Preparing for Anesthesia & What to Expect

Many people just can’t fall asleep before a big event that they are anxious about. So you might toss and turn all night before a surgery, but once the moment arrives, anesthesia will put you into a nice, deep, easy sleep while the surgeon works on fixing you up. There are a few things you need to know about anesthesia so you can be prepared.Male patient and MD

Before

  • Answer all questions regarding your health, habits, and diets honestly so the correct anesthesia can be selected.
  • Have an accurate record of any allergies or experiences with high blood pressure.
  • Provide your doctor or nurse with an accurate list of prescriptions and over-the-counter medications including dosage and frequency.
  • Get information about your procedure from your medical team to help ease anxiety.
  • In most cases you are not able to eat for 6 hours prior to the anesthesia. You may usually drink clear liquids such as water, tea, black coffee, or clear sodas for up to 2 hours before surgery.
  • Consult with your doctor about which medications you can and cannot take before the surgery.
  • Read your informed consent form carefully to learn the benefits and risks of your procedure and the anesthesia. Children and those who are mentally incompetent will need a legal guardian’s consent.
  • Try various relaxation and meditation activities to relieve anxiety before surgery.
  • You may be given medication right before the anesthesia to: relieve anxiety, prevent pain, reduce secretions, reduce stomach fluids or nausea, or control body functions.
  • You may see instruments that measure your breathing, blood pressure, and heart function being set up before you undergo anesthesia.
  • Your body functions will be carefully monitored during anesthesia. A nurse will make adjustments as necessary.
  • If children will receive anesthesia, help them get prepared by explaining what will happen, bringing a favorite toy, and touring the facility.
  • It is a great idea to stop smoking before surgery and anesthesia.

During

  • After you have been given the anesthesia, your body will be positioned so the surgeon can access the necessary area for surgery.
  • If you have local or regional anesthesia that only numbs a certain part of your body, you may be aware of what is going on but may be given other medication to make you drowsy and reduce anxiety.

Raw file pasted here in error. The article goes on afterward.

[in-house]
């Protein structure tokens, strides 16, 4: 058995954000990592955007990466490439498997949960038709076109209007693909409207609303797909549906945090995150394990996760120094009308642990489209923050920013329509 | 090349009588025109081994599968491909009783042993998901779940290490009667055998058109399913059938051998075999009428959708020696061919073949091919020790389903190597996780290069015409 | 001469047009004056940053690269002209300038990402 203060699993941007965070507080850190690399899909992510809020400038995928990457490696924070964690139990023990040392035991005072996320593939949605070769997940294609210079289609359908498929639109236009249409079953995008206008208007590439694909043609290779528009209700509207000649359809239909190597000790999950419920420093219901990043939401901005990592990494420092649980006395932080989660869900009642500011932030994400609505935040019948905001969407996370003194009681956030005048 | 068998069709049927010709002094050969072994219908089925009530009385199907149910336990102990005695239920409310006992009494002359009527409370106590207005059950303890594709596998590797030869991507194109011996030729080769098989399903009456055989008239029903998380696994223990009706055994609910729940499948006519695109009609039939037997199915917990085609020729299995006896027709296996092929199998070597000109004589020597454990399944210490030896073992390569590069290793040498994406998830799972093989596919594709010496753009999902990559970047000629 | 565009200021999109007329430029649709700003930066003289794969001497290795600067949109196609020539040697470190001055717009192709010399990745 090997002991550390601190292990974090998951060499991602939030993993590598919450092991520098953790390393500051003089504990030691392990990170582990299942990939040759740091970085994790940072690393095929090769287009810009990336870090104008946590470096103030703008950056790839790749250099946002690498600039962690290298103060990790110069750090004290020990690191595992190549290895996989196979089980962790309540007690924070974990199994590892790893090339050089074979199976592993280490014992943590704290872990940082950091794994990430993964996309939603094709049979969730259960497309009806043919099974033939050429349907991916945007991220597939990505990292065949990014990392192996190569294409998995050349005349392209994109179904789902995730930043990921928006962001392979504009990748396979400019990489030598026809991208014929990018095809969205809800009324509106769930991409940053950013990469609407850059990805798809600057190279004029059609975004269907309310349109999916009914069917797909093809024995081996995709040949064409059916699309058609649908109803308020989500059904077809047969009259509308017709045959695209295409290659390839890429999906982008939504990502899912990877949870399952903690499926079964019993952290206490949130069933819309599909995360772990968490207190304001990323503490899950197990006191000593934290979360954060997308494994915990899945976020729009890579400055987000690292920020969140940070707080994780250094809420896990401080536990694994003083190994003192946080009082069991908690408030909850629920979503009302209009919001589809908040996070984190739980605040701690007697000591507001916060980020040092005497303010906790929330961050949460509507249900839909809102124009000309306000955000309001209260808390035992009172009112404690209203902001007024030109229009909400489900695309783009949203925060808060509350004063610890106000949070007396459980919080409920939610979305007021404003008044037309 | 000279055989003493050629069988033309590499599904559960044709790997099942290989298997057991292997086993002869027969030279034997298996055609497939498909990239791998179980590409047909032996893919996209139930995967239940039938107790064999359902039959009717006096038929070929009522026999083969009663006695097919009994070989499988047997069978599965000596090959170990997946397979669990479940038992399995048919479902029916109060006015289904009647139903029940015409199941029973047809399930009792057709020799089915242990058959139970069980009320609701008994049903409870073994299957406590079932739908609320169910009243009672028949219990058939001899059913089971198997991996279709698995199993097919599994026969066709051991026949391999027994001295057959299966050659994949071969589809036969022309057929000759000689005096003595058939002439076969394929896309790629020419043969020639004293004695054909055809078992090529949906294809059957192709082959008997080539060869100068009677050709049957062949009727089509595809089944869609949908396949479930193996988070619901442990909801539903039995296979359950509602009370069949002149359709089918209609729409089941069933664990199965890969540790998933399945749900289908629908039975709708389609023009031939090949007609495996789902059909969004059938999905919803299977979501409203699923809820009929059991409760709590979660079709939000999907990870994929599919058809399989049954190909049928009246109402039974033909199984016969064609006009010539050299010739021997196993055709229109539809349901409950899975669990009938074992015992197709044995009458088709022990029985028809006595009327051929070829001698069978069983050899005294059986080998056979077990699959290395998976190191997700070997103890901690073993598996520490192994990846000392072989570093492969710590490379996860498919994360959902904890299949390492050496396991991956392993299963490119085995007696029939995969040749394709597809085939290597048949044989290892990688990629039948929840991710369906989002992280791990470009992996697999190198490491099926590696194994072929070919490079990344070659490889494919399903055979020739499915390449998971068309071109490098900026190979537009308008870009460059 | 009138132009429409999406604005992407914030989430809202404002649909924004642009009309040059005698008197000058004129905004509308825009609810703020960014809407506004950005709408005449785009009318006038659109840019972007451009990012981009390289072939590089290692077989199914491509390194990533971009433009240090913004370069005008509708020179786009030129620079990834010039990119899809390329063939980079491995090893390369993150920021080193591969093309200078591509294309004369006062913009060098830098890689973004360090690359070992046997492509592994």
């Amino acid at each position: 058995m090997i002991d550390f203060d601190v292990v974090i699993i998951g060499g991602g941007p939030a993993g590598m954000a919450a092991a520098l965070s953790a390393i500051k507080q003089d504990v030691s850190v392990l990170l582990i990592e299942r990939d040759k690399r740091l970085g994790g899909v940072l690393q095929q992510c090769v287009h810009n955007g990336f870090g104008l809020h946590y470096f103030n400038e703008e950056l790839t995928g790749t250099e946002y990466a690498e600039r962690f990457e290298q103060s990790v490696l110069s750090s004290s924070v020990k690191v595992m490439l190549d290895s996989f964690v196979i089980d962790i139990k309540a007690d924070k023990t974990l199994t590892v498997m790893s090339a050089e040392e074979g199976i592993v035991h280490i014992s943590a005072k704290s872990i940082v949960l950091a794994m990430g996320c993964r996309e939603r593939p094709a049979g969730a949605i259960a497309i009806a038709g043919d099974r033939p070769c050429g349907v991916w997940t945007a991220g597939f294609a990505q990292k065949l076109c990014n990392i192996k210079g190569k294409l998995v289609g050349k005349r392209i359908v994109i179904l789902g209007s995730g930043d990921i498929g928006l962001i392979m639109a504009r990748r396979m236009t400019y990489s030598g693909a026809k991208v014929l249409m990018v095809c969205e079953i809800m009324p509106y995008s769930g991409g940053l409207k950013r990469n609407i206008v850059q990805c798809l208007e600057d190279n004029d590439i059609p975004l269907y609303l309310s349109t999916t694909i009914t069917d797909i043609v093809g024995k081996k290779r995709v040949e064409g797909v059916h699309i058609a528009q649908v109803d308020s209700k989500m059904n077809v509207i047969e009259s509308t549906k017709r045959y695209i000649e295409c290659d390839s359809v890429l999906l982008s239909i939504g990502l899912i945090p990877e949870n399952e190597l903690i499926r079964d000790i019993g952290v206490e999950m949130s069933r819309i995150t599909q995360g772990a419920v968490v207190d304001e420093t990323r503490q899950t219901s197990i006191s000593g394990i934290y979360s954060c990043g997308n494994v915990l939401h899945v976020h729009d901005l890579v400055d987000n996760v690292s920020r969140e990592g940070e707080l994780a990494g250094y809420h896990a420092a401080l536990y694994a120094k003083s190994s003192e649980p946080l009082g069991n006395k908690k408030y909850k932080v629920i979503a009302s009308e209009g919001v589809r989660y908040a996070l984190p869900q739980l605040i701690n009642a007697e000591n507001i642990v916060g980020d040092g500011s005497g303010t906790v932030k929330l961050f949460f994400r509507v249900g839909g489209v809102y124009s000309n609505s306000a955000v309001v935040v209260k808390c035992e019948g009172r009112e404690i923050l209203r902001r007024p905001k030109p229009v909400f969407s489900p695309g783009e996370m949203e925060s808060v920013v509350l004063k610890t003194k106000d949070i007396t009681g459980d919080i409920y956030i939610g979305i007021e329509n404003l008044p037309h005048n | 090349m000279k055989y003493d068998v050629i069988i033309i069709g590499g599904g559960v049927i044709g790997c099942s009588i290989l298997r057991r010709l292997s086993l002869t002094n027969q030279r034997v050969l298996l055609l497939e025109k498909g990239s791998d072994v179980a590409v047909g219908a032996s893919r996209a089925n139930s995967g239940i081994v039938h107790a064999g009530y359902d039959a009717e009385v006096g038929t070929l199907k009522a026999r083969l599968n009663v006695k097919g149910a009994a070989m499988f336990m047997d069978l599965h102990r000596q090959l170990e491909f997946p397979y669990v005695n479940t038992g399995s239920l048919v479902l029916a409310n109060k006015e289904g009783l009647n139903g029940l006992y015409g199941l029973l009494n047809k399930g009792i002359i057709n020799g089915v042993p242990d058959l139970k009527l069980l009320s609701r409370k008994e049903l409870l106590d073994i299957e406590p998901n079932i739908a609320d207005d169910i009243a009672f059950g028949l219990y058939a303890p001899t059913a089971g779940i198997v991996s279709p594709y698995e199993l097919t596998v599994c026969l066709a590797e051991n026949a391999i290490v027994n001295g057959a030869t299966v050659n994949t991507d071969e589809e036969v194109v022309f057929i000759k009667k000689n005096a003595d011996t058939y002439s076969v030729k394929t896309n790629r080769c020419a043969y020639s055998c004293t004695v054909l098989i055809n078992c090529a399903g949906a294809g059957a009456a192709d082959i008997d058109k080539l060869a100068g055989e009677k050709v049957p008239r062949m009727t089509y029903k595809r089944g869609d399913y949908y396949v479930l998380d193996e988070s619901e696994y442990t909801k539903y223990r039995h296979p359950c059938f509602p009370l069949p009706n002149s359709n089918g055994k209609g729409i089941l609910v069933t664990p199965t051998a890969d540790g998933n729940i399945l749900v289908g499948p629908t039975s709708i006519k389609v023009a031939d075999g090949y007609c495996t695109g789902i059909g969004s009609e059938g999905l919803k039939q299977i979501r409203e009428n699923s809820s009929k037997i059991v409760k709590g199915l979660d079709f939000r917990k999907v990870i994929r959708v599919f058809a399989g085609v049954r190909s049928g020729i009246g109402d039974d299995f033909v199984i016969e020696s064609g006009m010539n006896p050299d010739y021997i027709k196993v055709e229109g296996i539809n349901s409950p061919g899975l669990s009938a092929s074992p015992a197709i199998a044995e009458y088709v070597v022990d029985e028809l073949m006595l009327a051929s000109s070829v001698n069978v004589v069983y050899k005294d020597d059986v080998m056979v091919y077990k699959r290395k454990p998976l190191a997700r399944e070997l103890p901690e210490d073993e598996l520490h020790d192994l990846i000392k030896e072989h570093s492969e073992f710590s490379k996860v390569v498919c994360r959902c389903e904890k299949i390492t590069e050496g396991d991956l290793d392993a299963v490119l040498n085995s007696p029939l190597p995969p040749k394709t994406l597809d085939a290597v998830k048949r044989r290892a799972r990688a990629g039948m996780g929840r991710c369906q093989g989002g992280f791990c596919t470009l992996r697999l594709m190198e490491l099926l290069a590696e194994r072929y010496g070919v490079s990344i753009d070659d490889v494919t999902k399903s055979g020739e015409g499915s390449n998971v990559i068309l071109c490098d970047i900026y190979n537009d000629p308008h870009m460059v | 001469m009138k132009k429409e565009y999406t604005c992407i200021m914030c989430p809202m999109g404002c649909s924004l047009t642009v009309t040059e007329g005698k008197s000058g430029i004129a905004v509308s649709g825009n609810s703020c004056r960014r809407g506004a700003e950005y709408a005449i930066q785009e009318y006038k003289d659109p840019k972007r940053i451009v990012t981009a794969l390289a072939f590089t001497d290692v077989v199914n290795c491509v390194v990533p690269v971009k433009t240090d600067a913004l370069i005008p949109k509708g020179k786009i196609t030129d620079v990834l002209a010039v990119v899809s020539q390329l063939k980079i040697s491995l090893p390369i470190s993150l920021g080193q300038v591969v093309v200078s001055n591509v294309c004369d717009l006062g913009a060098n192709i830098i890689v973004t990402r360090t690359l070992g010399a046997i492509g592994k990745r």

• During the surgery you should have very limited knowledge if any, of what is happening. Your anesthesiologist will monitor all vital signs and adjust medication as necessary to keep you safe and comfortable.
  • Emergence from anesthesia begins when the surgery is over and you are not administered any more medication. It can take 1 to 2 hours for some types to wear off while others can take longer.
  • Your vital signs will continue to be monitored.
  • In some situations, you may be given medication to speed up the process of emerging from anesthesia.
  • As you wake up, you are likely to feel numbness and reduced sensation. You may also feel nauseous or less alert than usual.

After

  • Don’t drive a car or operate any other vehicle or heavy equipment for at least 24 hours after anesthesia.
  • Don’t take any un-prescribed medications or drink alcohol for at least 24 hours.
  • Arrange for a ride home by a responsible adult and have someone around at home to help you
  • Get plenty of rest and take food and liquids slowly.
  • Don’t make any important decisions or sign legal documents for at least 24 hours.

If you need to have surgery at Regional Medical Center, you’ll get the best of care. Regional is a Blue Distinction Center for Spine Surgery and for Knee and Hip Replacement. The Anesthesiology department at Regional Medical Center Bayonet Point will help you get through your surgery comfortably and painlessly.

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